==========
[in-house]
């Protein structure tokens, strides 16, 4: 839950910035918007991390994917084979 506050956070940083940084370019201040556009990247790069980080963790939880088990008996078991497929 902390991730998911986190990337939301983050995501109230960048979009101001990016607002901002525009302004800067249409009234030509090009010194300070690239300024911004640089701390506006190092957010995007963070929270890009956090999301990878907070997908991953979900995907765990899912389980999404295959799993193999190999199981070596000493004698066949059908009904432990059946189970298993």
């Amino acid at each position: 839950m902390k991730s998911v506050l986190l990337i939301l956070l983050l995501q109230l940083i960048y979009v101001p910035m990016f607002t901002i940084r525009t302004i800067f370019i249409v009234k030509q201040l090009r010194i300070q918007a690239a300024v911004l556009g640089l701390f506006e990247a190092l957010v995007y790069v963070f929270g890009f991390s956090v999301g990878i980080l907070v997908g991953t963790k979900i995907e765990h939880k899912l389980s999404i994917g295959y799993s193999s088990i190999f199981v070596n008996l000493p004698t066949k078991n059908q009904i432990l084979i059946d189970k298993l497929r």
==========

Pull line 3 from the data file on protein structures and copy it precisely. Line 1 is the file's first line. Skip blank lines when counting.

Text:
């Amino acid at each position: 839950m902390k991730s998911v506050l986190l990337i939301l956070l983050l995501q109230l940083i960048y979009v101001p910035m990016f607002t901002i940084r525009t302004i800067f370019i249409v009234k030509q201040l090009r010194i300070q918007a690239a300024v911004l556009g640089l701390f506006e990247a190092l957010v995007y790069v963070f929270g890009f991390s956090v999301g990878i980080l907070v997908g991953t963790k979900i995907e765990h939880k899912l389980s999404i994917g295959y799993s193999s088990i190999f199981v070596n008996l000493p004698t066949k078991n059908q009904i432990l084979i059946d189970k298993l497929r």